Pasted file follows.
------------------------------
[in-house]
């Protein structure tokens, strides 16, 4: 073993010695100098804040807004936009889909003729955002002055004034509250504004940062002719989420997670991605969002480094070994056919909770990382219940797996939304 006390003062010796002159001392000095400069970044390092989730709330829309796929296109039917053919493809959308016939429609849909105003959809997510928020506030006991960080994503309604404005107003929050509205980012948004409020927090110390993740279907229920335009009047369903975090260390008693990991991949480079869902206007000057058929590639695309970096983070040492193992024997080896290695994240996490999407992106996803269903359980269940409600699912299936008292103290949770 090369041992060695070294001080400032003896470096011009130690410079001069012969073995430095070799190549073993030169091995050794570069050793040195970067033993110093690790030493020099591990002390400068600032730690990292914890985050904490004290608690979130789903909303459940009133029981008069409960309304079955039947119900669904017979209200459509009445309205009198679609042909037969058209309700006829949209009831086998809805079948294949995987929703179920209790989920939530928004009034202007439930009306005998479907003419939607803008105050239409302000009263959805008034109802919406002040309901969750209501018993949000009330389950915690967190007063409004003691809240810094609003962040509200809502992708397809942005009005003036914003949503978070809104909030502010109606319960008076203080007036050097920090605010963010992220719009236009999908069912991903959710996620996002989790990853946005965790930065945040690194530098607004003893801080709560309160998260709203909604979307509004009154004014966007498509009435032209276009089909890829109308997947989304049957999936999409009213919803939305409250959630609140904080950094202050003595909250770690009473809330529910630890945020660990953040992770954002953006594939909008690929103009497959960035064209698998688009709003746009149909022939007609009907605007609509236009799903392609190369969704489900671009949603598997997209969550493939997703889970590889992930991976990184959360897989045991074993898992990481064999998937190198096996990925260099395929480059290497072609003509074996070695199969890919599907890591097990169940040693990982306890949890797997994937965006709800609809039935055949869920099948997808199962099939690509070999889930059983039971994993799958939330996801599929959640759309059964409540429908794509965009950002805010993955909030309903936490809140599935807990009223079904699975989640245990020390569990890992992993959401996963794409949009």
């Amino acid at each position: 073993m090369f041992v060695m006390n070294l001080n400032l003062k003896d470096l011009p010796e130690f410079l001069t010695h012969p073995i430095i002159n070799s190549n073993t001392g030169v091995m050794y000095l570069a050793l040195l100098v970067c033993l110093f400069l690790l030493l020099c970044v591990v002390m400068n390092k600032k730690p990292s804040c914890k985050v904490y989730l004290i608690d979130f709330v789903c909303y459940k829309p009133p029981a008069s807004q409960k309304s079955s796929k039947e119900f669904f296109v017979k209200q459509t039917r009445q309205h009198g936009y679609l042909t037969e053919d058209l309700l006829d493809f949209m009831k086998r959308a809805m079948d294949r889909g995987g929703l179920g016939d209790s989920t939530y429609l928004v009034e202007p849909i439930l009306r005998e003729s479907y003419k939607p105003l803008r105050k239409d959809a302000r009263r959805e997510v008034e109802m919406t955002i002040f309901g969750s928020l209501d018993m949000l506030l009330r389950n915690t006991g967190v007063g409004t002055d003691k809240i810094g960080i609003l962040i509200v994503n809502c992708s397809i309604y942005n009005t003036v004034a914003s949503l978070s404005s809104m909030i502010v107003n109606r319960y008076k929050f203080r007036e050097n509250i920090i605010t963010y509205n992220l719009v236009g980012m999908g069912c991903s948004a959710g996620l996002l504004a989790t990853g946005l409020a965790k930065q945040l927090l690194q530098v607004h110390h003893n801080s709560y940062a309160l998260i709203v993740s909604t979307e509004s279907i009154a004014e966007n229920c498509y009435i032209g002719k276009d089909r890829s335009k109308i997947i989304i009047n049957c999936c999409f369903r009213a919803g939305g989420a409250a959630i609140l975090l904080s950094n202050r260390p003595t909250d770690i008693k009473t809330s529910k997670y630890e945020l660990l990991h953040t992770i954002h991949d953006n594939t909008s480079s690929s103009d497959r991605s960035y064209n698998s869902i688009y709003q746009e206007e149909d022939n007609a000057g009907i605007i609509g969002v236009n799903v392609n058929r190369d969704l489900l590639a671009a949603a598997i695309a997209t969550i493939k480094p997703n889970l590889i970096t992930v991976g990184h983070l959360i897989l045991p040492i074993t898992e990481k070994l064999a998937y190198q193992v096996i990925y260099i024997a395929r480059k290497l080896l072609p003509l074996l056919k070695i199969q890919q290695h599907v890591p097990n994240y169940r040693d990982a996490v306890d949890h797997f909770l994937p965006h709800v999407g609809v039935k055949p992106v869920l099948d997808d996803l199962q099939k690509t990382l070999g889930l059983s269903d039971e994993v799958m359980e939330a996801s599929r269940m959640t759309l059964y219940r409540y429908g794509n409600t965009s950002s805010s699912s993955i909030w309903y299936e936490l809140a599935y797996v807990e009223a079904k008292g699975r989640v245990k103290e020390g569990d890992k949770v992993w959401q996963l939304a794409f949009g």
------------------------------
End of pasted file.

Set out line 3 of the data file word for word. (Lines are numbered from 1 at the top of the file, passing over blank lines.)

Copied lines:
């Amino acid at each position: 073993m090369f041992v060695m006390n070294l001080n400032l003062k003896d470096l011009p010796e130690f410079l001069t010695h012969p073995i430095i002159n070799s190549n073993t001392g030169v091995m050794y000095l570069a050793l040195l100098v970067c033993l110093f400069l690790l030493l020099c970044v591990v002390m400068n390092k600032k730690p990292s804040c914890k985050v904490y989730l004290i608690d979130f709330v789903c909303y459940k829309p009133p029981a008069s807004q409960k309304s079955s796929k039947e119900f669904f296109v017979k209200q459509t039917r009445q309205h009198g936009y679609l042909t037969e053919d058209l309700l006829d493809f949209m009831k086998r959308a809805m079948d294949r889909g995987g929703l179920g016939d209790s989920t939530y429609l928004v009034e202007p849909i439930l009306r005998e003729s479907y003419k939607p105003l803008r105050k239409d959809a302000r009263r959805e997510v008034e109802m919406t955002i002040f309901g969750s928020l209501d018993m949000l506030l009330r389950n915690t006991g967190v007063g409004t002055d003691k809240i810094g960080i609003l962040i509200v994503n809502c992708s397809i309604y942005n009005t003036v004034a914003s949503l978070s404005s809104m909030i502010v107003n109606r319960y008076k929050f203080r007036e050097n509250i920090i605010t963010y509205n992220l719009v236009g980012m999908g069912c991903s948004a959710g996620l996002l504004a989790t990853g946005l409020a965790k930065q945040l927090l690194q530098v607004h110390h003893n801080s709560y940062a309160l998260i709203v993740s909604t979307e509004s279907i009154a004014e966007n229920c498509y009435i032209g002719k276009d089909r890829s335009k109308i997947i989304i009047n049957c999936c999409f369903r009213a919803g939305g989420a409250a959630i609140l975090l904080s950094n202050r260390p003595t909250d770690i008693k009473t809330s529910k997670y630890e945020l660990l990991h953040t992770i954002h991949d953006n594939t909008s480079s690929s103009d497959r991605s960035y064209n698998s869902i688009y709003q746009e206007e149909d022939n007609a000057g009907i605007i609509g969002v236009n799903v392609n058929r190369d969704l489900l590639a671009a949603a598997i695309a997209t969550i493939k480094p997703n889970l590889i970096t992930v991976g990184h983070l959360i897989l045991p040492i074993t898992e990481k070994l064999a998937y190198q193992v096996i990925y260099i024997a395929r480059k290497l080896l072609p003509l074996l056919k070695i199969q890919q290695h599907v890591p097990n994240y169940r040693d990982a996490v306890d949890h797997f909770l994937p965006h709800v999407g609809v039935k055949p992106v869920l099948d997808d996803l199962q099939k690509t990382l070999g889930l059983s269903d039971e994993v799958m359980e939330a996801s599929r269940m959640t759309l059964y219940r409540y429908g794509n409600t965009s950002s805010s699912s993955i909030w309903y299936e936490l809140a599935y797996v807990e009223a079904k008292g699975r989640v245990k103290e020390g569990d890992k949770v992993w959401q996963l939304a794409f949009g």